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Planning SharePoint Solution Delivery

Defining controls to manage SharePoint solution delivery

As the SharePoint solution delivery program is being designed, build in controls that manage communication and authorization. Without mechanisms to ensure that there are reviews, reporting, authorization for changes, and managing documentation, there will be miscommunication and misalignment with goals. The result in many cases would be that the solution program gets dropped or withheld indefinitely, or it runs into a cycle of noncompletion (because the scope has not been reviewed and then confirmed, for example).

Therefore, once the delivery program has been defined and a schedule set, you must ensure that other organizational aspects of the program are addressed. These areas should be detailed in the SharePoint business case, as discussed next.

Ascertaining progress reporting needs

You must periodically update the sponsor (and members of the delivery team, as necessary) on the progress of the SharePoint solution implementation. To do this, you should first agree with the sponsor how reporting should be performed and the mechanisms used to do so. For example, you could use the delivery schedule in SharePoint to send out email notifications when a particular task is completed. There are other methods of progress reporting as well. You could summarize progress on a page on the SharePoint site and have that available for viewing, or provide a report based on a template that is provided from a Reports document library. For the purpose of standardization, choose one method of progress reporting. The key is to attempt to centralize reporting and to make things as easy as possible for those who need to access the progress reports. The last thing you need is the sponsor not reading the progress reports or assuming things about the delivery, which could well happen if progress reporting has not been defined or agreed upon. Once agreement has been reached, record the reporting requirements in the Outline Plan.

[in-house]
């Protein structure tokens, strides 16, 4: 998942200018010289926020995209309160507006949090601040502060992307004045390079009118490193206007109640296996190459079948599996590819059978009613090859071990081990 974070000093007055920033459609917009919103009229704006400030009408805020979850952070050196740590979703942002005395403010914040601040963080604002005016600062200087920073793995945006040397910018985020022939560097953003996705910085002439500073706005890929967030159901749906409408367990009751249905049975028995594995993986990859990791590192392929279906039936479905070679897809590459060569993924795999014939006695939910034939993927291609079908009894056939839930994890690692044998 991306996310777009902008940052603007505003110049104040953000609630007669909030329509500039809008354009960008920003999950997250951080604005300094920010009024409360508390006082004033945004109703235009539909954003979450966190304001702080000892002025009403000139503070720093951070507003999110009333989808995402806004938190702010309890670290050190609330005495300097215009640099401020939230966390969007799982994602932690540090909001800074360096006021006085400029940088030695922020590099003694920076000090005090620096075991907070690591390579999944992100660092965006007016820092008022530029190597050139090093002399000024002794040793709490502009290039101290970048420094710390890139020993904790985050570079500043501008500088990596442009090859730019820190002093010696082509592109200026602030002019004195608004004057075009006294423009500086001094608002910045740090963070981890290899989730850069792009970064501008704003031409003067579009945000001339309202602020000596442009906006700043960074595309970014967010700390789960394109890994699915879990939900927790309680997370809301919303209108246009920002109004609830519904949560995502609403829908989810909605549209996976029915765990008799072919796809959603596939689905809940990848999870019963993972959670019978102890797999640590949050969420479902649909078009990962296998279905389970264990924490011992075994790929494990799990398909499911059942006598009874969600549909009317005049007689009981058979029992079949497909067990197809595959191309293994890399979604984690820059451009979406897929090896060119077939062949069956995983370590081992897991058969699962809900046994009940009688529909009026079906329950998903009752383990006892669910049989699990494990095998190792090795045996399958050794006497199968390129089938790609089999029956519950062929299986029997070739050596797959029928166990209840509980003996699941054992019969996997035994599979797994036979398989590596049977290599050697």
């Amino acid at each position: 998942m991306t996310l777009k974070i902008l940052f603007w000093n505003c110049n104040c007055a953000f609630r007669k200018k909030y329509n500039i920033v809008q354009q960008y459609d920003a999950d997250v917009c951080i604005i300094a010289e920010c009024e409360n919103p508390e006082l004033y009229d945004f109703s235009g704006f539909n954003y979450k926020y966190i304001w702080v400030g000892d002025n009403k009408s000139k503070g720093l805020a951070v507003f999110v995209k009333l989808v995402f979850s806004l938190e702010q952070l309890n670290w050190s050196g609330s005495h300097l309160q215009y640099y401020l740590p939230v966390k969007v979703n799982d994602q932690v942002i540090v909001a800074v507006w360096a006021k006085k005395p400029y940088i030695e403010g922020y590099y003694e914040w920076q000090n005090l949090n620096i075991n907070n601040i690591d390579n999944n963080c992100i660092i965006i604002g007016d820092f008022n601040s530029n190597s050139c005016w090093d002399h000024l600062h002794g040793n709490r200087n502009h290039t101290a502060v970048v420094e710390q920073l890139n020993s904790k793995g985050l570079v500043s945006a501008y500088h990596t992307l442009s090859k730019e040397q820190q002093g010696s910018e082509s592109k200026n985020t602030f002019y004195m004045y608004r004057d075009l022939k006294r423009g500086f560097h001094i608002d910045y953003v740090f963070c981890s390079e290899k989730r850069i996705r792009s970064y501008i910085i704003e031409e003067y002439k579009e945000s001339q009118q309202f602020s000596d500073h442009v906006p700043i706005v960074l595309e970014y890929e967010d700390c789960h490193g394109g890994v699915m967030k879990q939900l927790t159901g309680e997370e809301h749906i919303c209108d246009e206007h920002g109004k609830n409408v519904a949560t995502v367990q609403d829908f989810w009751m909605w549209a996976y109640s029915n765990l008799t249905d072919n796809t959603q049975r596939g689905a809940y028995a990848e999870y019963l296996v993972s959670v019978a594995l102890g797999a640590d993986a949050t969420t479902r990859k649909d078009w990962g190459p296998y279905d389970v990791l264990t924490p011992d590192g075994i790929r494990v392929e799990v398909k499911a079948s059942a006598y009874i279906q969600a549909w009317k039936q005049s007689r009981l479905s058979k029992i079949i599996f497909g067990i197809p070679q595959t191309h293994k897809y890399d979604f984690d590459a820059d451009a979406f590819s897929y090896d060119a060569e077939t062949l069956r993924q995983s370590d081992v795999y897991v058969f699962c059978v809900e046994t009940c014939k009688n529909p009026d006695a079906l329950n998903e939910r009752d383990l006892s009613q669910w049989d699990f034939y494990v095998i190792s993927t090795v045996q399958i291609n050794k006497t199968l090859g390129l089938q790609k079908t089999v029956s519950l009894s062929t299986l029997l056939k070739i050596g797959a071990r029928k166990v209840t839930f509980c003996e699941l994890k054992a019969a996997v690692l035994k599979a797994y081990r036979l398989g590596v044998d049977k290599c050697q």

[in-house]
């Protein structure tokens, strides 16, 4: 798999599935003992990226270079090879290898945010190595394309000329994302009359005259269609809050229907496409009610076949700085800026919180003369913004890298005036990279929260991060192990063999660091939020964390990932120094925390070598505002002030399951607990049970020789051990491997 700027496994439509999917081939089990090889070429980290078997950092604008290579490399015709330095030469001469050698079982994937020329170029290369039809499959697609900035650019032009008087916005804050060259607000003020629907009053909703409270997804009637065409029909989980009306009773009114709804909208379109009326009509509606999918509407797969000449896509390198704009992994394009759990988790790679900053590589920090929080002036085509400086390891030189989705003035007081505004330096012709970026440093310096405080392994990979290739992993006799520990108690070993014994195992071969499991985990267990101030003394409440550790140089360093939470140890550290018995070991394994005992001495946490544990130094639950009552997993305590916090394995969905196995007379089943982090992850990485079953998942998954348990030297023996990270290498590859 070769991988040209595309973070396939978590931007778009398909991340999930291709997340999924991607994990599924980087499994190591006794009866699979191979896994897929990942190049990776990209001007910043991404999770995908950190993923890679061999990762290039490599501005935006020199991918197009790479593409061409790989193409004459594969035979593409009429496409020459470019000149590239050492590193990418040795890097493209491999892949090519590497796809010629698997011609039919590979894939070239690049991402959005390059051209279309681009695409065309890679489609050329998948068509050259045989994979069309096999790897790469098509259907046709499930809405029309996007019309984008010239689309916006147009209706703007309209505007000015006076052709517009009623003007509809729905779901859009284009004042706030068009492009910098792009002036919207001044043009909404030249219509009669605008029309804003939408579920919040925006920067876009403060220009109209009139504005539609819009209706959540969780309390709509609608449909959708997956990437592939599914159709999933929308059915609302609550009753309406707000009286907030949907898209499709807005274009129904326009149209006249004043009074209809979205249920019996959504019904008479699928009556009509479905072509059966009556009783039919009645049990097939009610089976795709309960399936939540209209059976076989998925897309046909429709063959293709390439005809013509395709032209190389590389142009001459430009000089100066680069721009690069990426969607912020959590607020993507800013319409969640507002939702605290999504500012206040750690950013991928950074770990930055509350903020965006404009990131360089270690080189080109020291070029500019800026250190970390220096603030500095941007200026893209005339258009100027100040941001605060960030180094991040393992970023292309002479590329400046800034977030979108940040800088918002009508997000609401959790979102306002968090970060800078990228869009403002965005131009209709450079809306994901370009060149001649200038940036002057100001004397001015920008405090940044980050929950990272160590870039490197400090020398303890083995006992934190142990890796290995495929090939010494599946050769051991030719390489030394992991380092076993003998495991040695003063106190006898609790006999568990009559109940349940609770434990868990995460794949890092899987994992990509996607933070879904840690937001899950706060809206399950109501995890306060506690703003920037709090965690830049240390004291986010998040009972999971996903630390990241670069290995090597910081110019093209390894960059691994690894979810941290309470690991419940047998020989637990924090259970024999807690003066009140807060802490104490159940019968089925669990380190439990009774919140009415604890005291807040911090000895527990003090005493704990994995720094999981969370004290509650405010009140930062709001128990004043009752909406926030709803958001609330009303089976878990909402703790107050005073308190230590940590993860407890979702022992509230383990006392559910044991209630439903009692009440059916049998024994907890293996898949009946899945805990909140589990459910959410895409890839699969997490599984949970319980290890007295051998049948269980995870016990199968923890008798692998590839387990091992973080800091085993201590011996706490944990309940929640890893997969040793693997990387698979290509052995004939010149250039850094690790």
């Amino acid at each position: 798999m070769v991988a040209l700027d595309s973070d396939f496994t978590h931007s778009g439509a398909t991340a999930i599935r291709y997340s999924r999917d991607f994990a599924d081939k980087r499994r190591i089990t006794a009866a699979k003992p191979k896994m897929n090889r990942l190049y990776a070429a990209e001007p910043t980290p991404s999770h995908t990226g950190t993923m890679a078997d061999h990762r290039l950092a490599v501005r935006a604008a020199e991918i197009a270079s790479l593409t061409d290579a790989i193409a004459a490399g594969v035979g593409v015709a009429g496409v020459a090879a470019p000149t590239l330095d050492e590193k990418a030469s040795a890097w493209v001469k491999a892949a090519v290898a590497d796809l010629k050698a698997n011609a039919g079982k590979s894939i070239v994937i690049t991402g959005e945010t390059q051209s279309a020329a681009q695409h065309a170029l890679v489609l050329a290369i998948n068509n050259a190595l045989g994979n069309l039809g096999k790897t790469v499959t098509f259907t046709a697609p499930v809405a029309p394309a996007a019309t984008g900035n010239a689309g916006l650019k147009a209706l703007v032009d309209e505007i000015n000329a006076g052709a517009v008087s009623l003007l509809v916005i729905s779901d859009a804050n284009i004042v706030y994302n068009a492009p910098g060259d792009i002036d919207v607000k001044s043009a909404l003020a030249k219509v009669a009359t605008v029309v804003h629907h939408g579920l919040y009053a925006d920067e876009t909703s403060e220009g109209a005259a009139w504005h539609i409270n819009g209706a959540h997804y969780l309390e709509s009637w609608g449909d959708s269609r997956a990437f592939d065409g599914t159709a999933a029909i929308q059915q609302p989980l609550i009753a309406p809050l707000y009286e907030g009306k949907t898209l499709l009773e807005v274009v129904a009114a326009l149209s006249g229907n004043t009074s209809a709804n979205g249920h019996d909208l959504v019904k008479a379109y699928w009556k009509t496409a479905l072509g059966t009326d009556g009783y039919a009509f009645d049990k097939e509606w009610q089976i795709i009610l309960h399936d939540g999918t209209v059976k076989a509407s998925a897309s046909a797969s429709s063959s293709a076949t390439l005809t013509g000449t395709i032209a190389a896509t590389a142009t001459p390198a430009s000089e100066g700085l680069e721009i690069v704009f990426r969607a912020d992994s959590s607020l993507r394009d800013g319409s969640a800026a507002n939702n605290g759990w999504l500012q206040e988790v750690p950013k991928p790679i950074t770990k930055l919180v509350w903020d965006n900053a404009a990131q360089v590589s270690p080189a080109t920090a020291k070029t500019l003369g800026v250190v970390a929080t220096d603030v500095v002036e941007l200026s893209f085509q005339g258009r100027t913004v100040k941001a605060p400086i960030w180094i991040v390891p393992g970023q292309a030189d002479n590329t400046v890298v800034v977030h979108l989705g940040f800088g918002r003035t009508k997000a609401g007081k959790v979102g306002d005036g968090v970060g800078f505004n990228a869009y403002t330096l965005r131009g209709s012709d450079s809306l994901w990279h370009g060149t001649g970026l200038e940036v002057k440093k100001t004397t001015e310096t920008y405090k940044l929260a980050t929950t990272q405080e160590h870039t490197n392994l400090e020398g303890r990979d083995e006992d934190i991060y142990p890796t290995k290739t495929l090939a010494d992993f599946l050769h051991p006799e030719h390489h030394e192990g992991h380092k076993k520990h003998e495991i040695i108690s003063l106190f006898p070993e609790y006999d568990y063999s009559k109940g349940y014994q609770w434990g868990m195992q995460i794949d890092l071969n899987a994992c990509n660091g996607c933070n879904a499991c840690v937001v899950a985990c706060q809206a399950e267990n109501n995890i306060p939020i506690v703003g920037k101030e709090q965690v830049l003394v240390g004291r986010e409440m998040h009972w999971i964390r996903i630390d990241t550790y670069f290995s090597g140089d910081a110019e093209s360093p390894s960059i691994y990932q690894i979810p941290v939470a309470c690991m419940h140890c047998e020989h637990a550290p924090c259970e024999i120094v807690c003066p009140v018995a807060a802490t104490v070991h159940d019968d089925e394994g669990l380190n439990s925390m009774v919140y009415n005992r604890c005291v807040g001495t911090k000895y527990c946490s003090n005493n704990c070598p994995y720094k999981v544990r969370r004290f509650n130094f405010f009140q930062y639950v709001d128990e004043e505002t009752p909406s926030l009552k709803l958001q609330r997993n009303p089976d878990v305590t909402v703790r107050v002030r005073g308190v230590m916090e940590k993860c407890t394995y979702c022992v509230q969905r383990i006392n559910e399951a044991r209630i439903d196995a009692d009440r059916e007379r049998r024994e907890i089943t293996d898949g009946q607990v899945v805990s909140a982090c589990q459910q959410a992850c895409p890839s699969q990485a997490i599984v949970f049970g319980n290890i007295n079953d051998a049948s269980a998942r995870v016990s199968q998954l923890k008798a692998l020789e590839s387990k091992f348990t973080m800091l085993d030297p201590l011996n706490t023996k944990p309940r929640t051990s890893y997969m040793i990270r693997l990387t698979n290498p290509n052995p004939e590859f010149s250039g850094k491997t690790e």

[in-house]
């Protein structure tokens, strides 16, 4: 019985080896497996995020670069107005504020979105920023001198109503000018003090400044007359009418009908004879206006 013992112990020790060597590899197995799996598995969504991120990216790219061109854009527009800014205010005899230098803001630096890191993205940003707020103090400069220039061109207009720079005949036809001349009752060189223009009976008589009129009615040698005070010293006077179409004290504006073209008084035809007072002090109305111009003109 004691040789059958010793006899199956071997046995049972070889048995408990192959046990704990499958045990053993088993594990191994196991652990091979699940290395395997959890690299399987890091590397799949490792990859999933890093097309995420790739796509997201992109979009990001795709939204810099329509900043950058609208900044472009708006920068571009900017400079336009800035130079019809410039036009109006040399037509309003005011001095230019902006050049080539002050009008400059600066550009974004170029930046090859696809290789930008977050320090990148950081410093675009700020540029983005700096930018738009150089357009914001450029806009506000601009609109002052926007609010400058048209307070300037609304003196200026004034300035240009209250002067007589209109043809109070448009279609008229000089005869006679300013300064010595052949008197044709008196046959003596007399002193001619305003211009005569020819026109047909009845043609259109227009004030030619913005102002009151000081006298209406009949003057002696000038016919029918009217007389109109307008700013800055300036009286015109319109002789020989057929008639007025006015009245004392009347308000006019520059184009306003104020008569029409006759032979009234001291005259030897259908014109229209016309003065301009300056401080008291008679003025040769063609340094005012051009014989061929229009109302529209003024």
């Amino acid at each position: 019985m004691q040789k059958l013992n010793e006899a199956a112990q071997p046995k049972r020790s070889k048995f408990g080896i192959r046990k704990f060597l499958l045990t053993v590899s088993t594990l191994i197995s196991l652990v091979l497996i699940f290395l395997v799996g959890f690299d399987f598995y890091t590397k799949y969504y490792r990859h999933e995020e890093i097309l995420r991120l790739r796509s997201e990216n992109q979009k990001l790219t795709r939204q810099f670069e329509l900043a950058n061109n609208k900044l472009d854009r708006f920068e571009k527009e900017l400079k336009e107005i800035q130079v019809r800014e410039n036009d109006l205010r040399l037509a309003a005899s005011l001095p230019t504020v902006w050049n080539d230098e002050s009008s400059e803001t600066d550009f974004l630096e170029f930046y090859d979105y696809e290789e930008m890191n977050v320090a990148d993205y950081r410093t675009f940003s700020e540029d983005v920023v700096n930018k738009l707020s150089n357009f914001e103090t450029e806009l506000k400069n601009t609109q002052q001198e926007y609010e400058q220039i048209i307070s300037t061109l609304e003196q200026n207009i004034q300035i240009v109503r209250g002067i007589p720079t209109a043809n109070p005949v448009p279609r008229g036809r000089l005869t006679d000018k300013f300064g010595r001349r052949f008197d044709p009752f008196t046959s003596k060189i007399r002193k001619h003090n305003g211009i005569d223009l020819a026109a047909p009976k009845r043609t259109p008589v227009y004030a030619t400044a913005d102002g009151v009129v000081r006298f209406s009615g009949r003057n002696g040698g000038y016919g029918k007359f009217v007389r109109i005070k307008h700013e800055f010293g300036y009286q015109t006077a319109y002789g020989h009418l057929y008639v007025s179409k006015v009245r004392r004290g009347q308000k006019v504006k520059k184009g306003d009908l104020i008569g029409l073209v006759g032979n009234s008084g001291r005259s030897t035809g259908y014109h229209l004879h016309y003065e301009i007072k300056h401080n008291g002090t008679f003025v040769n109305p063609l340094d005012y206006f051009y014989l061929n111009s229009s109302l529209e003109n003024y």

As delivery manager, you are responsible for controlling the delivery and taking the necessary actions to ensure that the solution is delivered to the expected outputs (that is, the business requirements). This means guiding and coordinating team tasks. You should make sure that the delivery team meets regularly to check the progress of the relevant tasks and to forecast other tasks to be performed in the future. You should also assess the issues that arise and mitigate any risks of tasks not completing on schedule. In my experience, the best way to assess issues and collate progress reports quickly is to request a brief progress or checkpoint report from each of the team members. You can gather this detail by recording the details in a SharePoint task list, which can then be linked back to the Deliverables app (previously shown in Figure 3-3).

By using the SharePoint tasks list, reporting progress can be captured for each task (see the Task list app example in Figure 3-4). That could then be used to add detail to a weekly report. Alternatives to this approach include creating a SharePoint custom list that holds the reports. Figure 3-6 shows an example where the SharePoint Task list app has been connected to the Deliverables app so that further detail of a high-level task can be captured, and progress of the related task recorded.

Identifying who can authorize changes